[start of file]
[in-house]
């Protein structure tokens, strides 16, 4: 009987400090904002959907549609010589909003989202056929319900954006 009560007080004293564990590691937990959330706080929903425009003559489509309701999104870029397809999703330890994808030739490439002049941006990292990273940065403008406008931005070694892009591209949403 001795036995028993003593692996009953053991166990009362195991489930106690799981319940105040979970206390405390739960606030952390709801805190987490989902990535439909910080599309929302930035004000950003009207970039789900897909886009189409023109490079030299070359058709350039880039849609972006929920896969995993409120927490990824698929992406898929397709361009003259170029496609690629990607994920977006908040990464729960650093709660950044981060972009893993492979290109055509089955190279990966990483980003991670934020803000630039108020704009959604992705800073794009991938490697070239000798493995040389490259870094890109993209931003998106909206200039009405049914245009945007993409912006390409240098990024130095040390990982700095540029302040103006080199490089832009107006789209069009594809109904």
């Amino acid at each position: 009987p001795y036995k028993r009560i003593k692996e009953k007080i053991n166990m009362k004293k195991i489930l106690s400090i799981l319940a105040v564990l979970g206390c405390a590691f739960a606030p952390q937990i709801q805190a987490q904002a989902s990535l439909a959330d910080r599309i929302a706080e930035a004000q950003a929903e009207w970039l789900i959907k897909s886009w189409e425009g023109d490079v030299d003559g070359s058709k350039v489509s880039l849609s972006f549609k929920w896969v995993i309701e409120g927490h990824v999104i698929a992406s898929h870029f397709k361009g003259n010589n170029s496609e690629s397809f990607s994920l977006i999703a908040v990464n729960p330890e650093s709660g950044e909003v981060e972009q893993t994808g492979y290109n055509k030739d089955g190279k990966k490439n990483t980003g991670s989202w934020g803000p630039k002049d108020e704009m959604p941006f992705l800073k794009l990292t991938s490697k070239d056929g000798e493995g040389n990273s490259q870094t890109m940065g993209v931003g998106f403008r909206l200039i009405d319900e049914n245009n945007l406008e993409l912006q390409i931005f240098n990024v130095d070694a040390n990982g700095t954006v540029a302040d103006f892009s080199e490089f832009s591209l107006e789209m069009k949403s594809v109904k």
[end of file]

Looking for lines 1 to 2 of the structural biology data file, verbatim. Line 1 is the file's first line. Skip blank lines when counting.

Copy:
[in-house]
């Protein structure tokens, strides 16, 4: 009987400090904002959907549609010589909003989202056929319900954006 009560007080004293564990590691937990959330706080929903425009003559489509309701999104870029397809999703330890994808030739490439002049941006990292990273940065403008406008931005070694892009591209949403 001795036995028993003593692996009953053991166990009362195991489930106690799981319940105040979970206390405390739960606030952390709801805190987490989902990535439909910080599309929302930035004000950003009207970039789900897909886009189409023109490079030299070359058709350039880039849609972006929920896969995993409120927490990824698929992406898929397709361009003259170029496609690629990607994920977006908040990464729960650093709660950044981060972009893993492979290109055509089955190279990966990483980003991670934020803000630039108020704009959604992705800073794009991938490697070239000798493995040389490259870094890109993209931003998106909206200039009405049914245009945007993409912006390409240098990024130095040390990982700095540029302040103006080199490089832009107006789209069009594809109904």